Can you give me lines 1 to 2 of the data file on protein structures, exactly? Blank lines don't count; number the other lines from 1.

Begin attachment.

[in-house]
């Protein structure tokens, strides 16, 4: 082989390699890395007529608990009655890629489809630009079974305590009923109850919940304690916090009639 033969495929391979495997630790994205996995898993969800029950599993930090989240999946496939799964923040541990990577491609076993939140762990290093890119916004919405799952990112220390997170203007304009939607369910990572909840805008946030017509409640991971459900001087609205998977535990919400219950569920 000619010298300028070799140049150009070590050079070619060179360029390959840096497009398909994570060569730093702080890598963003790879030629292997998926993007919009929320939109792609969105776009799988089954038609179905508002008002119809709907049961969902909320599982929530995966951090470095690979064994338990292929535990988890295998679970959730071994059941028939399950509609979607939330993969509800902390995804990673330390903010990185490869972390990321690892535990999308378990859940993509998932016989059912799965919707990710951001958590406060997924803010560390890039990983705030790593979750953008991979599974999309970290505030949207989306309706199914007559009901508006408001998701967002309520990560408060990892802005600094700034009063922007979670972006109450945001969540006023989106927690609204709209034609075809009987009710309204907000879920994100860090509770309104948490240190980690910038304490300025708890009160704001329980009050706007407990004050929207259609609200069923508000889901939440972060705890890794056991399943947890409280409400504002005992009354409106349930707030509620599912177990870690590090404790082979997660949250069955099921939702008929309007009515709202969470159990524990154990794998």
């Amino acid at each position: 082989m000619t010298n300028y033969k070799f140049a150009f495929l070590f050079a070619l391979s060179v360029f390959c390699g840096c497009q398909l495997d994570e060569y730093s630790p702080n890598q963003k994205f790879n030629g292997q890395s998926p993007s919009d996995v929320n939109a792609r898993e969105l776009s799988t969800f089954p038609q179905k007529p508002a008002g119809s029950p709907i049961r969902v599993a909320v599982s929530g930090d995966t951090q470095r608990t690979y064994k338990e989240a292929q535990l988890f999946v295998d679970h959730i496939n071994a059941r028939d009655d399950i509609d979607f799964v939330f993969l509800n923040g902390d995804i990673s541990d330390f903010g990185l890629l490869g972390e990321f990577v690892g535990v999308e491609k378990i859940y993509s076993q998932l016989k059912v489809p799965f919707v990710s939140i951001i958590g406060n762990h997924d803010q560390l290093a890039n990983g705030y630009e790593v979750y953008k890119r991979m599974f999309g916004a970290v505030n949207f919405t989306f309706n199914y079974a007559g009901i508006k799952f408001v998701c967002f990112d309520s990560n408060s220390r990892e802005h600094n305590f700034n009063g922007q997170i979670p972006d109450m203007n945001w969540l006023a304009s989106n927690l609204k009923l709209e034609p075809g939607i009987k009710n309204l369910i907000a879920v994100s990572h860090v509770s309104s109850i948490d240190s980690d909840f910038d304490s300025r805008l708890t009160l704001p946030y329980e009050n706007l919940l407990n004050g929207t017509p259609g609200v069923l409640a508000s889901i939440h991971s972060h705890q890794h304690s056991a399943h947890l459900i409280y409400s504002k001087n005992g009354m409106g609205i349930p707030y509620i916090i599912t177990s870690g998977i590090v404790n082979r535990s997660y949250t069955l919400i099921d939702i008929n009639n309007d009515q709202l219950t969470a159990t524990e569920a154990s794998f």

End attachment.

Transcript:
[in-house]
């Protein structure tokens, strides 16, 4: 082989390699890395007529608990009655890629489809630009079974305590009923109850919940304690916090009639 033969495929391979495997630790994205996995898993969800029950599993930090989240999946496939799964923040541990990577491609076993939140762990290093890119916004919405799952990112220390997170203007304009939607369910990572909840805008946030017509409640991971459900001087609205998977535990919400219950569920 000619010298300028070799140049150009070590050079070619060179360029390959840096497009398909994570060569730093702080890598963003790879030629292997998926993007919009929320939109792609969105776009799988089954038609179905508002008002119809709907049961969902909320599982929530995966951090470095690979064994338990292929535990988890295998679970959730071994059941028939399950509609979607939330993969509800902390995804990673330390903010990185490869972390990321690892535990999308378990859940993509998932016989059912799965919707990710951001958590406060997924803010560390890039990983705030790593979750953008991979599974999309970290505030949207989306309706199914007559009901508006408001998701967002309520990560408060990892802005600094700034009063922007979670972006109450945001969540006023989106927690609204709209034609075809009987009710309204907000879920994100860090509770309104948490240190980690910038304490300025708890009160704001329980009050706007407990004050929207259609609200069923508000889901939440972060705890890794056991399943947890409280409400504002005992009354409106349930707030509620599912177990870690590090404790082979997660949250069955099921939702008929309007009515709202969470159990524990154990794998």